The Cotswolds is a designated Area of Outstanding Natural Beauty in the west of England and is a popular place for tourists to visit. It is full of charming English towns and quaint villages built using honey coloured stone. Driving through the traditional rolling English countryside is a treat in itself and is more enjoyable when accompanied by a Blue Badge Tourist Guide.Read more
The new Jane Austen ten pound note was unveiled for the first time at Winchester Cathedral on 18 July this year, the 200th anniversary of her death. The much-loved novelist was buried at the cathedral largely because of the influence of her brother Henry, who was an Anglican priest. Her epitaph was composed by another brother James who wrote of her ‘extraordinary achievements of mind’ but famously forgot to mention that she wrote Pride and Prejudice or Sense and Sensibility.Read more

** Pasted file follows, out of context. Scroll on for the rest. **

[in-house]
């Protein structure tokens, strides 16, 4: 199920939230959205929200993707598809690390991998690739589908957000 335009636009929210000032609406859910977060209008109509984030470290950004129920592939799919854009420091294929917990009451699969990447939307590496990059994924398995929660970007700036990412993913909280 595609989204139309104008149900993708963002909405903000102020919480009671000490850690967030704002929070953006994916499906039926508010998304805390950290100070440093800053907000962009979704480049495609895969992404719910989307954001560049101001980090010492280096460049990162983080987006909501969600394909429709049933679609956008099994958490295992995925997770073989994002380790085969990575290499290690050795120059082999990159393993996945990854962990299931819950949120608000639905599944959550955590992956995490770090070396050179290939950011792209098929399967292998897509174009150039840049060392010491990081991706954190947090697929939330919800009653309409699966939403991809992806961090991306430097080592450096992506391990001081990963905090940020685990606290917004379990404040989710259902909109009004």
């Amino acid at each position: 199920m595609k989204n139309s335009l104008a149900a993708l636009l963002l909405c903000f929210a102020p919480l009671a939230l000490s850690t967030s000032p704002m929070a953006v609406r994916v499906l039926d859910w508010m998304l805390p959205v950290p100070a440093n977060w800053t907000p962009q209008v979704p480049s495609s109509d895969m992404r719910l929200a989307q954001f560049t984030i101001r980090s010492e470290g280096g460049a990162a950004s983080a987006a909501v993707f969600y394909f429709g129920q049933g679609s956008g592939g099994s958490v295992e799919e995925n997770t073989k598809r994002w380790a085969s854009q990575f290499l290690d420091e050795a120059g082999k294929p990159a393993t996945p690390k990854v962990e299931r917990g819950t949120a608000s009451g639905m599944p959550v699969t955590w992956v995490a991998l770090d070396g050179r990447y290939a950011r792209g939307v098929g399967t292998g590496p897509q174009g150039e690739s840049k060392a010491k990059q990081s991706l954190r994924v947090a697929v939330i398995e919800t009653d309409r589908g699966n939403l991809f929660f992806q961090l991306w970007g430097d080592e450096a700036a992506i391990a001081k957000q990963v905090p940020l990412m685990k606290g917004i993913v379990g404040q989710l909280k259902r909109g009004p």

For a recent City of Oxford Tour, the group leader expressed an interest in visiting C.S. Lewis’s home. The Kilns is not on the tourist trail but an Internet search and a few emails led to a visit being arranged. We were shown around by Rachel, a young English woman who had lived in California and had the accent of a valley girl.Read more
There are thousands of World Heritage Sites recognised and listed by UNESCO, but there are very few as intriguing, enigmatic and awe-inspiring as Stonehenge. Stonehenge is one of the wonders of the world, the best-known prehistoric monument in Britain if not in Europe. A stone circle, built almost 5,000 years ago, it still inspires with its size and construction methods. Visitors have to travel to Wiltshire to experience it but it is a journey well worth doing.Read more